The preaching event is an amazing dynamic. It involves many factors. It involves the preacher, the listener, the Word, other attendees, the environment, and includes the presence of the Father, Son, and the Holy Spirit. And oh yes, Satan is present so he can “steal the word out of hearts so they can’t believe” (Luke 8:12). Keep this picture in your mind.

     In a communication class I jotted down these filters that impact the listening skills affecting the members in an audience:

  1. Culture  
  2. Education level  
  3. Language     
  4. Vocabulary
  5. Beliefs 
  6. Values
  7. Attitude
  8. Expectations
  9. Intentions  
  10. Commitment  
  11. Interest
  12. Knowledge
  13. Reasoning skills
  14. Perceived needs       
  15. Physical state of health

     Awareness of the dynamics of the preaching event help us to see why, at best, communication is an ongoing challenging; especially for listeners. The preaching event is more than a two-way exercise—the preacher and the listener—it involves numerous factors, such as above, that determines what we get out of a sermon.

Biblical Emphasis on Listening

God gave each of us two ears and one mouth; evidently He wants us to listen twice as much as we talk. We spend 60 percent of our waken minutes listening; remembering about 25 percent of what we hear (If we pay close attention).

     Jesus had this to say about listening:

  1. Matthew 11:15: “He who has ears to hear, let him hear!”
  2. Matthew 10:27: “Whatever I tell you in the dark, speak it in the light; and what you hear in the ear, preach on the housetops.”
  3. Matthew 13:13: “Therefore I speak to them in parables, because seeing they do not see, and hearing they do not hear, nor do they understand.”
  4. Matthew 13:16: “But blessed are your eyes for they see, and your ears for they hear.”
  5. Luke 8:18: “Therefore take heed HOW you hear. For whoever has, to him more will be given; and whoever does not have, even what he seems to have will be taken away.”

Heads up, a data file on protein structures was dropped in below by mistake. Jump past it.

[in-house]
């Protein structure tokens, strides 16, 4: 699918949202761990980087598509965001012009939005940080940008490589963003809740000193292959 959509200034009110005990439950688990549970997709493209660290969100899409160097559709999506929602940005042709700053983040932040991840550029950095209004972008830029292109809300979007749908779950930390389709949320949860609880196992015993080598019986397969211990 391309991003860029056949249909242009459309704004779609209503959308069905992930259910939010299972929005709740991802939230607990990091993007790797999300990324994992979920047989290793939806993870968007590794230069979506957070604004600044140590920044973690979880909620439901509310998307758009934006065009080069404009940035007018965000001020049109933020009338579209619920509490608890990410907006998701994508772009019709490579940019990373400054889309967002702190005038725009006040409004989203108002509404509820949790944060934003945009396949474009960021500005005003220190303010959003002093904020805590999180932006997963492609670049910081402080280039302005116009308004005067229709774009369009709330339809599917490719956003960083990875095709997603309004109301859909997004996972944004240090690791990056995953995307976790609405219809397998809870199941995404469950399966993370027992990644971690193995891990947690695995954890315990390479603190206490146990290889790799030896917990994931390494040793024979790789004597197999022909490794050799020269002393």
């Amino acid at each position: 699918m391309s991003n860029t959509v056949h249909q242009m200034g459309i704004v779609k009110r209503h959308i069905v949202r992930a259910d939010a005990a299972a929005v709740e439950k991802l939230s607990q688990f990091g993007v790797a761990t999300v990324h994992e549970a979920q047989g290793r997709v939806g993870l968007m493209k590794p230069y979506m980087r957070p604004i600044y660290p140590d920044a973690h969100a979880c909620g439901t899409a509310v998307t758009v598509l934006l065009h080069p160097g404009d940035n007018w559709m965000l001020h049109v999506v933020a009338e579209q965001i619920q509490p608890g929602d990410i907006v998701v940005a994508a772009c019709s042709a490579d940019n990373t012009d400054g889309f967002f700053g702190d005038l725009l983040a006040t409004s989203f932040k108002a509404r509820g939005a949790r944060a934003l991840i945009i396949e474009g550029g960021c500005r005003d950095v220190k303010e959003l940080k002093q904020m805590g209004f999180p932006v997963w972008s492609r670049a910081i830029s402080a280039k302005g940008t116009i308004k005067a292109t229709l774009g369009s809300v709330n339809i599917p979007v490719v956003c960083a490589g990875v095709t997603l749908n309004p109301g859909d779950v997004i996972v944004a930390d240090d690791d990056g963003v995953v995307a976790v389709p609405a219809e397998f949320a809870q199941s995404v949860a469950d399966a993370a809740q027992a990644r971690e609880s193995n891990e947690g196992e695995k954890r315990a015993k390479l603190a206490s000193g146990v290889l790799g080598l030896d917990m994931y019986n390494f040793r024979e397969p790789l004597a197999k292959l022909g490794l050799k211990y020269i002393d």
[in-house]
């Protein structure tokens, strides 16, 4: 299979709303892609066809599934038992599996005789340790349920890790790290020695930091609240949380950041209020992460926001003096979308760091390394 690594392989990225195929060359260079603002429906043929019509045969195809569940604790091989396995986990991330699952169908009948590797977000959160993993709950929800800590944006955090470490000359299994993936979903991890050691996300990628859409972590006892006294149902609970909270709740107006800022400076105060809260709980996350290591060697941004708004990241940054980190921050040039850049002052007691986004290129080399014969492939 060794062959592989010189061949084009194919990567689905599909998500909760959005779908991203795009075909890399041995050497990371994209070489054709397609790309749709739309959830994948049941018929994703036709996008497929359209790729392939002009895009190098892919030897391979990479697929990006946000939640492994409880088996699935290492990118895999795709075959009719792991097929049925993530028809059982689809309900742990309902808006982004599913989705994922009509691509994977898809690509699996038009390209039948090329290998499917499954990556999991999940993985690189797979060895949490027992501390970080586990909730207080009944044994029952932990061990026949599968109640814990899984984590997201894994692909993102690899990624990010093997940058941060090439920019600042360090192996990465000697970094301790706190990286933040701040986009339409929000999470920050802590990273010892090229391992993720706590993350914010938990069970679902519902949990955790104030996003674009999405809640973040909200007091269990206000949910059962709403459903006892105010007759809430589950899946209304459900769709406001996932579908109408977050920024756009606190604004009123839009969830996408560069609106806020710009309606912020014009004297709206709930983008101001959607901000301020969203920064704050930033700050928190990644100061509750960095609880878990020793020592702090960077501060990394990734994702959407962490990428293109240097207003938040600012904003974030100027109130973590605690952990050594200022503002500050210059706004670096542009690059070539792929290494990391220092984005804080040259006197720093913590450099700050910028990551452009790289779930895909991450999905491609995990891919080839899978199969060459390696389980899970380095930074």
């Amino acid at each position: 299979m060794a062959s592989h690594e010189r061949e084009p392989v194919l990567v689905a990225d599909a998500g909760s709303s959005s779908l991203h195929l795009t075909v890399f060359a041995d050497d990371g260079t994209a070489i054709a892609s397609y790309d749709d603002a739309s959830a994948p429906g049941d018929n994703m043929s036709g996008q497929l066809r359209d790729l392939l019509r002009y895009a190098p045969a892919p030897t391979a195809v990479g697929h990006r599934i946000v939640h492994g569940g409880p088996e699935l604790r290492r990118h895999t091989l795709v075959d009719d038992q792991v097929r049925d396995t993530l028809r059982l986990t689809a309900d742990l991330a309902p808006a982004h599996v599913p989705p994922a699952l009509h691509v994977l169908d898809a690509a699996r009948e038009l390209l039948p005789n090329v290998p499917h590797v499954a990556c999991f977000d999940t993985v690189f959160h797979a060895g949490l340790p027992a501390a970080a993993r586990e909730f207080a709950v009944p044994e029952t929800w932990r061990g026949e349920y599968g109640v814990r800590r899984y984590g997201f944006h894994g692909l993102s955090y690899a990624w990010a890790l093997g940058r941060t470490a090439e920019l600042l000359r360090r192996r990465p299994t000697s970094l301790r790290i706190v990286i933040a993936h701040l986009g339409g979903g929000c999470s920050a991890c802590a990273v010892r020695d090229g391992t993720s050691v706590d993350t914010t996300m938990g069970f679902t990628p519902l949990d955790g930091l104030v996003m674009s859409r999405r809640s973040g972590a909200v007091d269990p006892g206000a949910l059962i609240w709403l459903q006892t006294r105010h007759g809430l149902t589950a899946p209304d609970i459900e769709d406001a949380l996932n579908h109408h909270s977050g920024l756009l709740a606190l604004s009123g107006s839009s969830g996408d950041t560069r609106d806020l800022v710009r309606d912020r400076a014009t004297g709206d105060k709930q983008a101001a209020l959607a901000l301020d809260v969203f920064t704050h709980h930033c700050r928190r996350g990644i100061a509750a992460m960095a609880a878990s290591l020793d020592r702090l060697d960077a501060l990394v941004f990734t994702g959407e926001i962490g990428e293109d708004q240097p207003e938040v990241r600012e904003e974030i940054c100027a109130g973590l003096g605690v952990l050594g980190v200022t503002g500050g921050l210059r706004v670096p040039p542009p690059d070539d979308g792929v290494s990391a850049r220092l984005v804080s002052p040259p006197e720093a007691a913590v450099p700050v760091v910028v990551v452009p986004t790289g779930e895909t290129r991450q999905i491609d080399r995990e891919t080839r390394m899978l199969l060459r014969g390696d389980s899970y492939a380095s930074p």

6. Mark 4:24: Then He said to them, ‘Take heed WHAT you hear. With the same measure you use, it will be measured to you; and to you who hear, more will be given.”
  7. Matthew 13:15: “For the hearts of this people have grown dull. Their ears hard of hearing, and their eyes they have closed, lest they should see with their eyes and hear with their ears, let they should understand with their hearts and turn, so that I should heal them.”

     On the Day of Pentecost, while Peter was preaching, we read this about the audience: “Now when they HEARD this, they were cut to the heart, and said to Peter and the rest of the apostles, ‘Men and brethren what shall we do?” (Acts 2:37). Obeying the Gospel relates to how a person listens.

     The opposite reaction occurred during Stephens’ sermon to the Jews: “When they HEARD these things they were cut to the heart, and they gnashed at him with their teeth” (Acts 7:54). When God’s word is proclaimed it never fails to accomplish something: “So shall My word be that goes forth from My mouth; it shall not return to Me VOID, but is shall accomplish what I please, and it shall prosper in the things for which I sent it” (Isaiah 55:11).

Suggestions for Getting More from a Sermon

As we have noted the preaching event is a very involved and dynamic event. It is more than just coming, taking a seat, and looking at the preacher. Likewise it involved more than preparing a sermon, standing in a pulpit, and speaking words.

     Since this lesson is about how to get more from a sermon, the emphasis is on the listener. Going to the preaching event is like going to the bank. If you don’t put something in you won’t get anything out.

Ministry Burnout Book

Christians and Voting

© Dr. JJ Turner and ©Jeremiah Institute - All Rights Reserved (usage)

Go to top